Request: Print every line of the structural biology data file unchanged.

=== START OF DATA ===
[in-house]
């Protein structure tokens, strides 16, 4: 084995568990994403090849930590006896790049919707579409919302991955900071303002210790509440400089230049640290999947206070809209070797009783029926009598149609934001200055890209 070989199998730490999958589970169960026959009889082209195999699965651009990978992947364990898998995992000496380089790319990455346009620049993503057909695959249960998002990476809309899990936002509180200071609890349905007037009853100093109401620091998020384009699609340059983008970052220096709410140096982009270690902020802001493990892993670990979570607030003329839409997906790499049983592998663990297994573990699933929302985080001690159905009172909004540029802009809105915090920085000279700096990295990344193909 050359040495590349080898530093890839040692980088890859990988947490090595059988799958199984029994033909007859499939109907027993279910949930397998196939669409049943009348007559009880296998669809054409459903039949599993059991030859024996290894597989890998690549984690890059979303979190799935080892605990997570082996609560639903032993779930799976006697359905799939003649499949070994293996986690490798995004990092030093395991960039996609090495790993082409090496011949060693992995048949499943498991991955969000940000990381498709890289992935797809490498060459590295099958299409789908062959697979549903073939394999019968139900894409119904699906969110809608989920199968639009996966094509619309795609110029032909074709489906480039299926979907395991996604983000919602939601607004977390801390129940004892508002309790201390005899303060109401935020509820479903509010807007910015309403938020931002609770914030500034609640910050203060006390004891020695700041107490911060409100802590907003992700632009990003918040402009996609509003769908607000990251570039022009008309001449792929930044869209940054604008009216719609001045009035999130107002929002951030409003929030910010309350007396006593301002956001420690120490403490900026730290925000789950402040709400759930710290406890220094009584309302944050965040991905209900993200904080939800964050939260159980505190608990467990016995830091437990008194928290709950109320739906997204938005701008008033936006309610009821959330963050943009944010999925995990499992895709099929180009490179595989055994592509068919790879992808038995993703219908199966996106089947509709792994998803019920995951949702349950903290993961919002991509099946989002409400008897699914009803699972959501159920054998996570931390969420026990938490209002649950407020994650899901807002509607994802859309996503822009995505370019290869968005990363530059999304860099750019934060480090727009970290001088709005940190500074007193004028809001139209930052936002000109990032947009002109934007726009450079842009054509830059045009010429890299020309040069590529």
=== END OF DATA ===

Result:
[in-house]
């Protein structure tokens, strides 16, 4: 084995568990994403090849930590006896790049919707579409919302991955900071303002210790509440400089230049640290999947206070809209070797009783029926009598149609934001200055890209 070989199998730490999958589970169960026959009889082209195999699965651009990978992947364990898998995992000496380089790319990455346009620049993503057909695959249960998002990476809309899990936002509180200071609890349905007037009853100093109401620091998020384009699609340059983008970052220096709410140096982009270690902020802001493990892993670990979570607030003329839409997906790499049983592998663990297994573990699933929302985080001690159905009172909004540029802009809105915090920085000279700096990295990344193909 050359040495590349080898530093890839040692980088890859990988947490090595059988799958199984029994033909007859499939109907027993279910949930397998196939669409049943009348007559009880296998669809054409459903039949599993059991030859024996290894597989890998690549984690890059979303979190799935080892605990997570082996609560639903032993779930799976006697359905799939003649499949070994293996986690490798995004990092030093395991960039996609090495790993082409090496011949060693992995048949499943498991991955969000940000990381498709890289992935797809490498060459590295099958299409789908062959697979549903073939394999019968139900894409119904699906969110809608989920199968639009996966094509619309795609110029032909074709489906480039299926979907395991996604983000919602939601607004977390801390129940004892508002309790201390005899303060109401935020509820479903509010807007910015309403938020931002609770914030500034609640910050203060006390004891020695700041107490911060409100802590907003992700632009990003918040402009996609509003769908607000990251570039022009008309001449792929930044869209940054604008009216719609001045009035999130107002929002951030409003929030910010309350007396006593301002956001420690120490403490900026730290925000789950402040709400759930710290406890220094009584309302944050965040991905209900993200904080939800964050939260159980505190608990467990016995830091437990008194928290709950109320739906997204938005701008008033936006309610009821959330963050943009944010999925995990499992895709099929180009490179595989055994592509068919790879992808038995993703219908199966996106089947509709792994998803019920995951949702349950903290993961919002991509099946989002409400008897699914009803699972959501159920054998996570931390969420026990938490209002649950407020994650899901807002509607994802859309996503822009995505370019290869968005990363530059999304860099750019934060480090727009970290001088709005940190500074007193004028809001139209930052936002000109990032947009002109934007726009450079842009054509830059045009010429890299020309040069590529």